The Euro Area, China, Canada, Mexico and Japan together account for over 70% of U.S. trade. Have these countries (including the Euro Area group of countries) manipulated their currencies to boost exports? In this century (2000 onwards) the Chinese Yuan, the Canadian Dollar and the Euro have appreciated against the dollar. The Japanese Yen has been largely unchanged against the U.S. dollar since the start of this century and only the Mexican Peso has weakened against the dollar.
U.S. trade with the world has grown despite tariffs and tariffs rhetoric in the first half (January to June) of 2018. There is one point of view that trade grew to avoid tariffs before they were implemented which might be partially true. Here are the key takeaways and the dataset,
Canadian household credit growth is slowest since 2001 with Household credit (Annualized 3-month growth rate) growing at 2.98% and Household Mortgage credit (Annualized 3-month growth rate) growing at 2.85%.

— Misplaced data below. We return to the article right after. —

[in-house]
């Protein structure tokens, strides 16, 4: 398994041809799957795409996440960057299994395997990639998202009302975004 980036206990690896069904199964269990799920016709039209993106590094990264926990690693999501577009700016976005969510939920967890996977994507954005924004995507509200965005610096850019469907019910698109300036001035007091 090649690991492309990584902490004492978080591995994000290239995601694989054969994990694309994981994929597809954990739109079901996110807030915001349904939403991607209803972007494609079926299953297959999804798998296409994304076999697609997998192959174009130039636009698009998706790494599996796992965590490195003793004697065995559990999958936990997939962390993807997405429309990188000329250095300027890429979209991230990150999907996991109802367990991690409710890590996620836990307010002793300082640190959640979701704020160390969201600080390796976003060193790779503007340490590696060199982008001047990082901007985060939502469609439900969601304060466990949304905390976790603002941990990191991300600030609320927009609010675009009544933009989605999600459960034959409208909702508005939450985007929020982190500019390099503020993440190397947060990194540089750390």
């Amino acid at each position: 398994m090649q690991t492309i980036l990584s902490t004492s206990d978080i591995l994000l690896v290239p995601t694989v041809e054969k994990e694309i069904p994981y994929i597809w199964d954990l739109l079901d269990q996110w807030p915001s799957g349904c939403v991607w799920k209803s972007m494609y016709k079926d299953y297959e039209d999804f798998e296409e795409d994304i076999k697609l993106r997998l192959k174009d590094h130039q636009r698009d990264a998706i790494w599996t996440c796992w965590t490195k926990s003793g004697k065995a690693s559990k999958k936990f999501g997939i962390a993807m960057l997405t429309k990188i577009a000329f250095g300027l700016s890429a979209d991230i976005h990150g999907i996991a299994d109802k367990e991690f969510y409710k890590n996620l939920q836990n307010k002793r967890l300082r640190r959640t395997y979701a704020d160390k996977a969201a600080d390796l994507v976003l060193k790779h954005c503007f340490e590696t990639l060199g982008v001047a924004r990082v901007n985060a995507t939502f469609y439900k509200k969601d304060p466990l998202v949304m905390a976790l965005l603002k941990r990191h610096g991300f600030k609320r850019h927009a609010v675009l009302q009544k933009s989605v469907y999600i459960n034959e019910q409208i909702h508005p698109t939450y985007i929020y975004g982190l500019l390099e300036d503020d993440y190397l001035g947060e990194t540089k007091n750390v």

3. The U.S. did have a Trade deficit with Canada in 2017
Canada was the largest export market with exports of $282.47 billion in 2017. Canada was also the third largest market for imports behind only China and Mexico with total imports of $299.98 billion and a trade deficit of $17.5 billion. The trade deficit itself with Canada was the 12th largest for the U.S. in 2017.
4. All constituent countries taken together, the European Union was the largest export market for the U.S. in 2017
We recently wrote about the UK household savings ratio falling to a record low of 4.9% in 2017 (since comparable records began in 1963) as growth in households’ spending exceeded the growth of households’ income. (Read more here).
The European Central Bank (ECB) has asked Deutsche Bank to estimate the costs of winding down its trading operations. Apparently Deutsche Bank is the first bank that has been asked to run this exercise, but others may follow.